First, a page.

Tag Archives: splint therapy

Bruxism? Sounds Uncomfortable – and Is

We’ve talked about bruxing before – habitual tooth grinding and clenching. It’s an unconscious act that can happen day or night, during sleep or waking hours. It sounds uncomfortable – and is, often leading to pain in the jaw, neck and shoulders. But even while awake, bruxers are usually oblivious to the noise that can sometimes put others on edge (and even keep bed partners from getting a good night’s sleep).

But why would someone brux anyway? Until fairly recently, there was a popular school of thought that poor bite alignment, known as malocclusion, was to blame. Yet while that idea has fallen into disfavor, there’s still no consensus on what makes people brux. Several triggers – including stress and medication side effects – have been identified.

tmj_painA study published last year in the Journal of Oral Rehabilitation verified what many dentists have long suspected: bruxism is related to temporomandibular disorders (TMD) and, by extension, depression. Although non-bruxers with painful TMD proved at higher risk for “moderate/severe depression and non-specific physical symptoms,” bruxers with TMJ problems were even more at risk. The authors couldn’t say that any one condition caused the others, only that they tend to occur together.

A slightly later study, published in Pain, likewise found an association between TMD and depression and anxiety, which the authors said should thus be considered risk factors for TMD pain.

Depressive symptoms are specific for joint pain whereas anxiety symptoms are specific for muscle pain, findings that deserve detailed examination.

TMJ pain and its related problems aren’t the only trouble to come from bruxing. The constant grinding can cause physical damage to your teeth, too. It can wear them down and even fracture them. (Take a look at this gallery of suffering teeth.) Obviously, this has potential for financial pain, as well – but it needn’t come to that, not if we identify and address the issue early on.

A quick visit to the dentist could be the first step to relief. We have many options for pinpointing problems and assisting in treatment. If you’re experiencing pain associated with bruxing, controlling or stopping the behavior usually alleviates the symptoms, but the associated pain can be treated independently, as well.

For most people, a combination of behavior modification and splint therapy with a night guard or other appliance does the trick. Dr. E can steer you to the one that is most comfortable and best suited for your specific needs.

Most people get used to their night guards very quickly. But don’t get too attached. Many patients find that, in time, the need for their mouthpiece disappears.

As with devices for sleep apnea, there are over-the-counter night guards available. And just as with the apnea devices, they’re rarely effective. Most who use them experience no improvement and end up going to a dentist to get a custom splint, properly fitted and suited to their problem.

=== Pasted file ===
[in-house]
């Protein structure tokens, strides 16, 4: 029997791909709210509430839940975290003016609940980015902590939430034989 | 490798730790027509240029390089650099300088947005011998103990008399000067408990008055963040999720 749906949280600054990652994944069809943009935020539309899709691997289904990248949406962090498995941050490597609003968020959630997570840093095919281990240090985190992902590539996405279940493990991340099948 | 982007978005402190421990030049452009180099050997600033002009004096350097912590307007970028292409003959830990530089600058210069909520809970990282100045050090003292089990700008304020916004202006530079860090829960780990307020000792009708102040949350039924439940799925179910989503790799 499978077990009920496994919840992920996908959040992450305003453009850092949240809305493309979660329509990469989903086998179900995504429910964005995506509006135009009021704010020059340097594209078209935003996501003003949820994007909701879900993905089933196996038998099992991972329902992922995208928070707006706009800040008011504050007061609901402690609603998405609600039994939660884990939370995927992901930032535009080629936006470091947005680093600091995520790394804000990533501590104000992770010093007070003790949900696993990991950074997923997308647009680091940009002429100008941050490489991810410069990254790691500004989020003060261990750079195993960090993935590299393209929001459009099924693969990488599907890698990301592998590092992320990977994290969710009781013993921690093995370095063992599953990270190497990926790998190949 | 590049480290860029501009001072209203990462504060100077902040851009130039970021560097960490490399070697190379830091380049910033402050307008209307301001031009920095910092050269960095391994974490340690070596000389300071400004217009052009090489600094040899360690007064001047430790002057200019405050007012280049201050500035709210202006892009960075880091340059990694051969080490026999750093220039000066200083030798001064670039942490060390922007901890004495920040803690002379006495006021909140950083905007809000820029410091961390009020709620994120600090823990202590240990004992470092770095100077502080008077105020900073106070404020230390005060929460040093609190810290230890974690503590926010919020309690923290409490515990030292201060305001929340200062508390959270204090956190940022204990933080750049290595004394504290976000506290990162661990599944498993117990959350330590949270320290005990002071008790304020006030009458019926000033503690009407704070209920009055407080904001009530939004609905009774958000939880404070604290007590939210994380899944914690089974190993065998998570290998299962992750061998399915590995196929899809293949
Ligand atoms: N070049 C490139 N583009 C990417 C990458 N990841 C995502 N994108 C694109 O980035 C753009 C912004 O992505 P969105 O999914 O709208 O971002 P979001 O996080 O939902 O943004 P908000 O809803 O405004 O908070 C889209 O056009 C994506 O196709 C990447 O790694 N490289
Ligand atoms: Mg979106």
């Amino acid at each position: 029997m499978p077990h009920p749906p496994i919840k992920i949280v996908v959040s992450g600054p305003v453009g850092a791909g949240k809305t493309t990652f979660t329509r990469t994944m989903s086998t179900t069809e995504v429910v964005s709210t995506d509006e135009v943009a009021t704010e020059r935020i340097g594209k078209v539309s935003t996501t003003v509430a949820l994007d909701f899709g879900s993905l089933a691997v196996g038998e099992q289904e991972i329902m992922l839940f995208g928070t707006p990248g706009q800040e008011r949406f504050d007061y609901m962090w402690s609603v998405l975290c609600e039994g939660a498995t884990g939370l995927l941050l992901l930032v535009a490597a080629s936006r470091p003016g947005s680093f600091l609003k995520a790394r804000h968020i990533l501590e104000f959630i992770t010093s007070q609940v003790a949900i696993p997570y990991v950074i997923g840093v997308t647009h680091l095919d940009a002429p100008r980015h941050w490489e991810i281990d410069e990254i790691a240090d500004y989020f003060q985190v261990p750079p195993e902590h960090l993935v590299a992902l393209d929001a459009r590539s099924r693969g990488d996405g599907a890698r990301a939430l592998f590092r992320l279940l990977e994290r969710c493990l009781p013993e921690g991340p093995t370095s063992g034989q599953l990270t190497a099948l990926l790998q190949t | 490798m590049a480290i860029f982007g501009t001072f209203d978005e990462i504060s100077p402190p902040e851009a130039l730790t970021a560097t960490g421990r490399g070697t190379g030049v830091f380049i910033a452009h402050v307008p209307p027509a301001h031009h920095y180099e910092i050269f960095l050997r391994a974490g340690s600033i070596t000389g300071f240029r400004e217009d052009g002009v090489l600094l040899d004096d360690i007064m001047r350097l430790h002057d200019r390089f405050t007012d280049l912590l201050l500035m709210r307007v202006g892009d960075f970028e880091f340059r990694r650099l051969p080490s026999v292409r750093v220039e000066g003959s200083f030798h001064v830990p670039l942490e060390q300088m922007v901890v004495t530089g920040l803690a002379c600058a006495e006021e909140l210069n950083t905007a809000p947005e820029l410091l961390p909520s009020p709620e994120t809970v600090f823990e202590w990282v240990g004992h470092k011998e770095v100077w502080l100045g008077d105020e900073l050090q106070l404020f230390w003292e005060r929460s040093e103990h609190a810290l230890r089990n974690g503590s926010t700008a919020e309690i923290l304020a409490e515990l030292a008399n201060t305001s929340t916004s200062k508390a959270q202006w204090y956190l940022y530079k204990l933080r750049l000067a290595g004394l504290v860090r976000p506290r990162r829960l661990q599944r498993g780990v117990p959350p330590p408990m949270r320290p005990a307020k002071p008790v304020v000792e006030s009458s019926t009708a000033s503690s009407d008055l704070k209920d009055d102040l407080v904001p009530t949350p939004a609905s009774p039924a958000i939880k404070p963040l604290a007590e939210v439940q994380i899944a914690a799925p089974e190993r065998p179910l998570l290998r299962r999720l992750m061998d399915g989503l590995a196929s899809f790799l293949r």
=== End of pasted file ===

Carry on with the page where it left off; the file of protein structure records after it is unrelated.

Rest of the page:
A helpful hint: Just skip that extra step and talk with your dentist first. It’s your quickest way to a solution.

Image by reallyboring, via Flickr

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What’s Bite Got to Do with It?

“Bruxism” is the dental term for the habitual, involuntary clenching and grinding of teeth, often during sleep. It’s also pretty common.

Physical and psychological stress are often the main culprits, but a variety of other factors have been suggested, too, including sleep disorders, SSRIs and other drugs, even parasitic infection. Many have thought bruxism can result when a person’s teeth don’t come together (occlude) properly – an attempt to self-correct the problem, even if it means wearing down the teeth for a more comfortable bite.

But according to a meta-analysis published earlier this year in the Journal of Oral Rehabilitation, the bite may actually have little to do with it. Having reviewed 46 relevant published papers, the authors say they found “no evidence whatsoever for a causal relationship between bruxism and the bite.”

Instead, there is a growing awareness of other factors (viz. psychosocial and behavioural ones) being important in the aetiology of bruxism.

What’s more, malocclusion (“bad bite”) may not even play a “mediating” role between the grinding and the damage it does.

Even though most dentists agree that bruxism may have several adverse effects on the masticatory system, for none of these purported adverse effects, evidence for a mediating role of occlusion and articulation has been found to date.

Of course, malocclusion and bruxing can and do occur together. It’s just that there may not be a causal relationship between them.

For the individual who grinds, though, that may make little difference. What they know is how it affects them – the headaches; the face, neck and shoulder pain; the damaged teeth; the receding gums and tooth sensitivity; and so on. Usually, it’s the pain that leads people to seek help.

One of the most common and conservative measures for bringing relief is splint therapy, in which a special appliance is used to cushion the forces of bruxing. Since most grinding occurs during sleep, they’re often called “night guards.” Unfortunately, the mass market ones you can buy in a store are often of little help to serious bruxers. They grind right through them pretty quickly. Their fit can often be poor, as well, causing problems such as discomfort, damaged gums or increased clenching.

A custom splint provided by your dentist will fit your mouth precisely and normally last much longer.

Here’s what one of our patients had to say after just his first week of using a specific type of night guard called an NTI device:

Previously

Learn about other causes of jaw, face, head and neck pain

 

Image by Dr Parveen Chopra, via Flickr

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